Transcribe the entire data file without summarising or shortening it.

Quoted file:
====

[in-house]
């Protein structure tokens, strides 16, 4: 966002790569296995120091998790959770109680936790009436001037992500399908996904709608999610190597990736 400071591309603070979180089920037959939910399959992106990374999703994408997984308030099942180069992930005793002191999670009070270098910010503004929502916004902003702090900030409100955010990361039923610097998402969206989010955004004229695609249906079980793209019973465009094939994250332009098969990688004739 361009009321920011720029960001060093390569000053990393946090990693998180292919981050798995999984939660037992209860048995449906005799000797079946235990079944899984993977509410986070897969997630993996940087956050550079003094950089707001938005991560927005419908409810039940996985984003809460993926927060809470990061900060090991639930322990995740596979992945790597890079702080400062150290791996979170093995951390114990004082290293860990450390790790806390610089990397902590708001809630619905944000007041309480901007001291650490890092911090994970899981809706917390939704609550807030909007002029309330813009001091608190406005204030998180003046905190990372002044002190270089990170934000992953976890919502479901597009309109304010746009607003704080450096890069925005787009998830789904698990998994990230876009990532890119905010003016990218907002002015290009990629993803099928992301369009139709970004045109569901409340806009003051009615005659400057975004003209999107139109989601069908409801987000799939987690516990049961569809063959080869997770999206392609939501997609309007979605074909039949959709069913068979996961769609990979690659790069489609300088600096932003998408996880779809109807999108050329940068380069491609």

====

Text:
[in-house]
């Protein structure tokens, strides 16, 4: 966002790569296995120091998790959770109680936790009436001037992500399908996904709608999610190597990736 400071591309603070979180089920037959939910399959992106990374999703994408997984308030099942180069992930005793002191999670009070270098910010503004929502916004902003702090900030409100955010990361039923610097998402969206989010955004004229695609249906079980793209019973465009094939994250332009098969990688004739 361009009321920011720029960001060093390569000053990393946090990693998180292919981050798995999984939660037992209860048995449906005799000797079946235990079944899984993977509410986070897969997630993996940087956050550079003094950089707001938005991560927005419908409810039940996985984003809460993926927060809470990061900060090991639930322990995740596979992945790597890079702080400062150290791996979170093995951390114990004082290293860990450390790790806390610089990397902590708001809630619905944000007041309480901007001291650490890092911090994970899981809706917390939704609550807030909007002029309330813009001091608190406005204030998180003046905190990372002044002190270089990170934000992953976890919502479901597009309109304010746009607003704080450096890069925005787009998830789904698990998994990230876009990532890119905010003016990218907002002015290009990629993803099928992301369009139709970004045109569901409340806009003051009615005659400057975004003209999107139109989601069908409801987000799939987690516990049961569809063959080869997770999206392609939501997609309007979605074909039949959709069913068979996961769609990979690659790069489609300088600096932003998408996880779809109807999108050329940068380069491609």